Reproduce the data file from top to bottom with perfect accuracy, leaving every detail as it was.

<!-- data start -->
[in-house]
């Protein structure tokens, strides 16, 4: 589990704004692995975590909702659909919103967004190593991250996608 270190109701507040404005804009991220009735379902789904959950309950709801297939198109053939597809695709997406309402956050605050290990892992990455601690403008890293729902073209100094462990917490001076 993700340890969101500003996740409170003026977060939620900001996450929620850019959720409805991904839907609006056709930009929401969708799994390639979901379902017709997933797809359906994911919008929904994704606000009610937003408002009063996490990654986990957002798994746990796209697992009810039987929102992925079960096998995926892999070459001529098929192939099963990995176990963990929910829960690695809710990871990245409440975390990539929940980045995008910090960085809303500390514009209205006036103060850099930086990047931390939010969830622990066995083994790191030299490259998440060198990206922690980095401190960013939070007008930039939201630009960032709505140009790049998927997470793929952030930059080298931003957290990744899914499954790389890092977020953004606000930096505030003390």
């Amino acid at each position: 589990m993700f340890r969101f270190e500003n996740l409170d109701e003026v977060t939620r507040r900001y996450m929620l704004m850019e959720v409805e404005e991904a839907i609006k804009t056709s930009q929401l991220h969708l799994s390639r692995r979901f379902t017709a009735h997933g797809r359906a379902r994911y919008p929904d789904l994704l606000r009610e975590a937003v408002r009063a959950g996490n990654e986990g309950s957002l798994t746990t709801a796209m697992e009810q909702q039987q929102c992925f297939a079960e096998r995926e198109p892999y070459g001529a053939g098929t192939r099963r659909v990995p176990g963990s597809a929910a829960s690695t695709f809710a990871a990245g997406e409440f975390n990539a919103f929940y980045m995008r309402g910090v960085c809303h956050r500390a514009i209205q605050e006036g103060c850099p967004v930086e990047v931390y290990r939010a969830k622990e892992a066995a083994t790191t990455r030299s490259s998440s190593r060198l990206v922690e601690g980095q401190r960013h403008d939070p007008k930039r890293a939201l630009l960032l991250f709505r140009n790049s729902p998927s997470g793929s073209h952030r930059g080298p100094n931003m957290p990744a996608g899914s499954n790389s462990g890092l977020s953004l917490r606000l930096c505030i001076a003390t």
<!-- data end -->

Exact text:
[in-house]
């Protein structure tokens, strides 16, 4: 589990704004692995975590909702659909919103967004190593991250996608 270190109701507040404005804009991220009735379902789904959950309950709801297939198109053939597809695709997406309402956050605050290990892992990455601690403008890293729902073209100094462990917490001076 993700340890969101500003996740409170003026977060939620900001996450929620850019959720409805991904839907609006056709930009929401969708799994390639979901379902017709997933797809359906994911919008929904994704606000009610937003408002009063996490990654986990957002798994746990796209697992009810039987929102992925079960096998995926892999070459001529098929192939099963990995176990963990929910829960690695809710990871990245409440975390990539929940980045995008910090960085809303500390514009209205006036103060850099930086990047931390939010969830622990066995083994790191030299490259998440060198990206922690980095401190960013939070007008930039939201630009960032709505140009790049998927997470793929952030930059080298931003957290990744899914499954790389890092977020953004606000930096505030003390």
């Amino acid at each position: 589990m993700f340890r969101f270190e500003n996740l409170d109701e003026v977060t939620r507040r900001y996450m929620l704004m850019e959720v409805e404005e991904a839907i609006k804009t056709s930009q929401l991220h969708l799994s390639r692995r979901f379902t017709a009735h997933g797809r359906a379902r994911y919008p929904d789904l994704l606000r009610e975590a937003v408002r009063a959950g996490n990654e986990g309950s957002l798994t746990t709801a796209m697992e009810q909702q039987q929102c992925f297939a079960e096998r995926e198109p892999y070459g001529a053939g098929t192939r099963r659909v990995p176990g963990s597809a929910a829960s690695t695709f809710a990871a990245g997406e409440f975390n990539a919103f929940y980045m995008r309402g910090v960085c809303h956050r500390a514009i209205q605050e006036g103060c850099p967004v930086e990047v931390y290990r939010a969830k622990e892992a066995a083994t790191t990455r030299s490259s998440s190593r060198l990206v922690e601690g980095q401190r960013h403008d939070p007008k930039r890293a939201l630009l960032l991250f709505r140009n790049s729902p998927s997470g793929s073209h952030r930059g080298p100094n931003m957290p990744a996608g899914s499954n790389s462990g890092l977020s953004l917490r606000l930096c505030i001076a003390t």